Upon the completion of the project, the USAID SEA Project is expected to successfully achieve these following high-level results:
- Improved fisheries management of at least six million hectares in the target FMA or sub-FMA 715 is achieved through ecological and social impact measurement. The result is measured through the MMAF EAFM (Ecosystem Approach for Fisheries Management) and Marine Protected Area (MPA) Index Score or other approved national or international standards.
- 2. At least six policies, laws, regulation, and or operational protocols in support of marine conservation and sustainable fisheries management are created, strengthened, promulgated, and enforced at all levels
- 3. Key drivers and highest-rated pressures to marine biodiversity are declined in the target areas
Activities and interventions designed and implemented to achieve the three high-level results are based on five strategic approaches namely:
- Creating demand for marine conservation and sustainable fisheries management through awareness raising and advocacy efforts
- Improving ecosystem management in the Fishery Management Area (FMA) 715
- Increasing incentives for marine stewardship.
Through this approach, the USAID SEA Project is engaging with private sector, civil society, and university partners in efforts to achieve biodiversity conservation and sustainable use of marine resources, developing incentives and facilitating the delivery of co-benefits (economic and social) to key stakeholders to secure their long-term support and commitment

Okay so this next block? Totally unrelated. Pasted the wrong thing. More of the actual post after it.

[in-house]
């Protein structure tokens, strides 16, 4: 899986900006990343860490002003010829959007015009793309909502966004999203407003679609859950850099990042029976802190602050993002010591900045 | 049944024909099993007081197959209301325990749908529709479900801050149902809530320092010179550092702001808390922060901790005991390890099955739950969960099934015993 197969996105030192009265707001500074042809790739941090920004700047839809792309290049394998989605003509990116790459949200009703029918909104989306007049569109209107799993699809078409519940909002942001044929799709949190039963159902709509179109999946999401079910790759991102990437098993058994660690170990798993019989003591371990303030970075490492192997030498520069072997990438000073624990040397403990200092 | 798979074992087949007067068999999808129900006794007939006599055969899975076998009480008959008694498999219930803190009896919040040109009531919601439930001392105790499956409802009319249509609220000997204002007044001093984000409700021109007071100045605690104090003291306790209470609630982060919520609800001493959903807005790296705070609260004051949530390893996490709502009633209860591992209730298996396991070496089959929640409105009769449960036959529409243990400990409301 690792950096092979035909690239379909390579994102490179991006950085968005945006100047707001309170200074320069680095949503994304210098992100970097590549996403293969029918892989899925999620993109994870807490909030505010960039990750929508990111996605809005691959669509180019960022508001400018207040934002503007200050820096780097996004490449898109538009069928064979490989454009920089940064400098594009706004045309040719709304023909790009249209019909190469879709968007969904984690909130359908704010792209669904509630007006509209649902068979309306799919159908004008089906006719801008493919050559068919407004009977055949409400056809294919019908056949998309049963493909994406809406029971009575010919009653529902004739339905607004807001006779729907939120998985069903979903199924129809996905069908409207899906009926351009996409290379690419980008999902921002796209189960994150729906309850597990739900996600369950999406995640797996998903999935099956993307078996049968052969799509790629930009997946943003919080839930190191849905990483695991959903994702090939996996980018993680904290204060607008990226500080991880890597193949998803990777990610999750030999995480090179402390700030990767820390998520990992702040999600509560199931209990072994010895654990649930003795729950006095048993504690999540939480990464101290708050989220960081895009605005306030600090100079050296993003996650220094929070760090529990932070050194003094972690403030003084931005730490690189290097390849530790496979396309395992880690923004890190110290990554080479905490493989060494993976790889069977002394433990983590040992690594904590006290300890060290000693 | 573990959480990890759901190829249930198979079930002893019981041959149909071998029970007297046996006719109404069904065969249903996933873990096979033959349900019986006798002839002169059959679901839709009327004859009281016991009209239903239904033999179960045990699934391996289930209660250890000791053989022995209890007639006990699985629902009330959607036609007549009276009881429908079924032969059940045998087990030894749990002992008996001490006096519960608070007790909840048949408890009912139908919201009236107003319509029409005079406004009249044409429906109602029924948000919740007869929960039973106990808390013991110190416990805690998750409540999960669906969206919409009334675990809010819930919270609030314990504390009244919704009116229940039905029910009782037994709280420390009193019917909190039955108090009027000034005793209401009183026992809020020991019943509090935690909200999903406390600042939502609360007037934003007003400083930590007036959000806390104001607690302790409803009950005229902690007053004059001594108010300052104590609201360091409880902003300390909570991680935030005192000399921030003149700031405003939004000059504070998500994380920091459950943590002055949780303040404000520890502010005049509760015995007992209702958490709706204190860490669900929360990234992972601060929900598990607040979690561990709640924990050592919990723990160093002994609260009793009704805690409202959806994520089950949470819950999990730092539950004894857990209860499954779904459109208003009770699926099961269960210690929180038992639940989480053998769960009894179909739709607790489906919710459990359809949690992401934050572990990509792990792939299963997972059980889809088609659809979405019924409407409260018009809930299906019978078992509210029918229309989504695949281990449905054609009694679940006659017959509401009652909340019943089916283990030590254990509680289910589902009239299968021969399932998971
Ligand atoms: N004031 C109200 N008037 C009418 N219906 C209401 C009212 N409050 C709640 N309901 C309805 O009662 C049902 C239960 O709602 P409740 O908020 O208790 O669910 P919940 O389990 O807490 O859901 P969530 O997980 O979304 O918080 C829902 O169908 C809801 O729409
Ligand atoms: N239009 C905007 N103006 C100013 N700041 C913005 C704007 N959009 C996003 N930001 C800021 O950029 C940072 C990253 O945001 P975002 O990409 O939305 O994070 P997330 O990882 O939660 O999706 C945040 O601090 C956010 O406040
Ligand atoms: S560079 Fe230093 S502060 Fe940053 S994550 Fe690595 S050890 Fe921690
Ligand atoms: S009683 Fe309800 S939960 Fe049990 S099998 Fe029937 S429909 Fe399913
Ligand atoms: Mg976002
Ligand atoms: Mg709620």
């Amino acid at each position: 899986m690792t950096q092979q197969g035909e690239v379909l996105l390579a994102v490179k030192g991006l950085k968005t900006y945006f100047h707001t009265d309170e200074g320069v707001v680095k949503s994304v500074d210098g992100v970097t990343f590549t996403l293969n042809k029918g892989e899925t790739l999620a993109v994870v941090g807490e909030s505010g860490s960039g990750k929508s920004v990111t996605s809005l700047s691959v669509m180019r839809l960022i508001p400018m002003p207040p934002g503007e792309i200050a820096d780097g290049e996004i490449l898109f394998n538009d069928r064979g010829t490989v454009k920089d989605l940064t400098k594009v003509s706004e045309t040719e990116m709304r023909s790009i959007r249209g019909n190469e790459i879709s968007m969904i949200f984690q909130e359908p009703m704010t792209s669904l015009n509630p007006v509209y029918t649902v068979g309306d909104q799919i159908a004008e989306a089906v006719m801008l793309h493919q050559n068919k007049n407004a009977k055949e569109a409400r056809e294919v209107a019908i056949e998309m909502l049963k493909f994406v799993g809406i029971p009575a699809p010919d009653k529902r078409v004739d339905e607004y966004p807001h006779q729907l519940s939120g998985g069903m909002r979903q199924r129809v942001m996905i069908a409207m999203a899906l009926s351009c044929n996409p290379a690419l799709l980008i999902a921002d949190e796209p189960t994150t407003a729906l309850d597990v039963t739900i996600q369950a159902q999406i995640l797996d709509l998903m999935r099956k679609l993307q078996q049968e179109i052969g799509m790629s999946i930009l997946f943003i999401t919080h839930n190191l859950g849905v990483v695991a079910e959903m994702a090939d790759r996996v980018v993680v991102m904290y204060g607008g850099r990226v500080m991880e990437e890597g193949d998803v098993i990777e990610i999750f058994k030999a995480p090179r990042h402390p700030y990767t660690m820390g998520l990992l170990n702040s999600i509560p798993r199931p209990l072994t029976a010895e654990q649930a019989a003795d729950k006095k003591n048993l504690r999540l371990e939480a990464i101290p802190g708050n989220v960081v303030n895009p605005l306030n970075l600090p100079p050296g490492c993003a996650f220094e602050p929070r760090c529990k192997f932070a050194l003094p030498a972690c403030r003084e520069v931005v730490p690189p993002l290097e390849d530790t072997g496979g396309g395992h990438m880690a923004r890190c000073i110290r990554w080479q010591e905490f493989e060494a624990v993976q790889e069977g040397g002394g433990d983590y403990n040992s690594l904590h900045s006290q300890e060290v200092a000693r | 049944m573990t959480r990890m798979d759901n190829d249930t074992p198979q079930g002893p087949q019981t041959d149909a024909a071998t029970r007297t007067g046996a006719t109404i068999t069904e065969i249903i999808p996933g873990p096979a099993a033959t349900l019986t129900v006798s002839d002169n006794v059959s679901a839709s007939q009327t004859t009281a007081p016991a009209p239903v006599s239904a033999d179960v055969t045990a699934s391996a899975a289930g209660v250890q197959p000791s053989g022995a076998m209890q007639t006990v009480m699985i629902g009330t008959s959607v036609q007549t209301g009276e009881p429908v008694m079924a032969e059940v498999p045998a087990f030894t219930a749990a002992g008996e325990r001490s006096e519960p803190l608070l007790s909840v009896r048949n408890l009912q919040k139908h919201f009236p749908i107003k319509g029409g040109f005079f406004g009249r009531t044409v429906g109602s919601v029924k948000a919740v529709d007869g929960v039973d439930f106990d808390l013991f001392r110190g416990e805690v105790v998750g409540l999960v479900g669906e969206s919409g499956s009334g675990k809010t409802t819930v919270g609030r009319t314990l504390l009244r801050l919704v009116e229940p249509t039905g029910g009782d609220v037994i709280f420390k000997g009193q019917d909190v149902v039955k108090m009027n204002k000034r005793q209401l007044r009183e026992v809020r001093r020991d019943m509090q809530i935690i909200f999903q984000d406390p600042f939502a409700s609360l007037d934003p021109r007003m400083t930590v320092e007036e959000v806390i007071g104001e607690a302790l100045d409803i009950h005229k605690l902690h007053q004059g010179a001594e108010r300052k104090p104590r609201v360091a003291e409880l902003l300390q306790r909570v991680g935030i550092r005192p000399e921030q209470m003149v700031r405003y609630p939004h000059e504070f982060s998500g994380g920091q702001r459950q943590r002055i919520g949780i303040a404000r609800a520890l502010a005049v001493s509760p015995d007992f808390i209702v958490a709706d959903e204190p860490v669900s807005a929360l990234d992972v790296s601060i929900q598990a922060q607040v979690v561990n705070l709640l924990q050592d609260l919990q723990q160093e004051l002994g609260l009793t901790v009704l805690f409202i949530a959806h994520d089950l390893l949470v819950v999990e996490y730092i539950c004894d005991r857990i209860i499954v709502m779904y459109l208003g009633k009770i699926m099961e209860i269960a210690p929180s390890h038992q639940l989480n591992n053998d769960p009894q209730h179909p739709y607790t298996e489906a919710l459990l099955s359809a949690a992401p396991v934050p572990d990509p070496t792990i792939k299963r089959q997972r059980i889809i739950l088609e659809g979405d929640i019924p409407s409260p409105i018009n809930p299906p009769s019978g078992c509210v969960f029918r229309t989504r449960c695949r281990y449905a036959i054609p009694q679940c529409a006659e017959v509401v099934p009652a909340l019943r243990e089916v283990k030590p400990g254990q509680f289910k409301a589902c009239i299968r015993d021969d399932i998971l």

- Advancing the development of marine and fisheries policies and regulation. It is implemented through a series of policy dialogues on further policy and regulatory needs for the marine and fisheries sector.
- Institutionalizing training and capacity building for fisheries management and marine conservation. The USAID SEA Project will design and implement training on conservation, MPAs, and fisheries management and strengthen the capacity of marine extension programs that ultimately will result in well-capacitated stakeholders to assess performance and nurture them to become a “learning community.” The aforementioned stakeholders are relevant government agencies at the district, provincial, and national levels as well as several strategic universities offering degrees on marine and fisheries management.
The five strategic approaches are translated into four thematic work areas or technical approaches: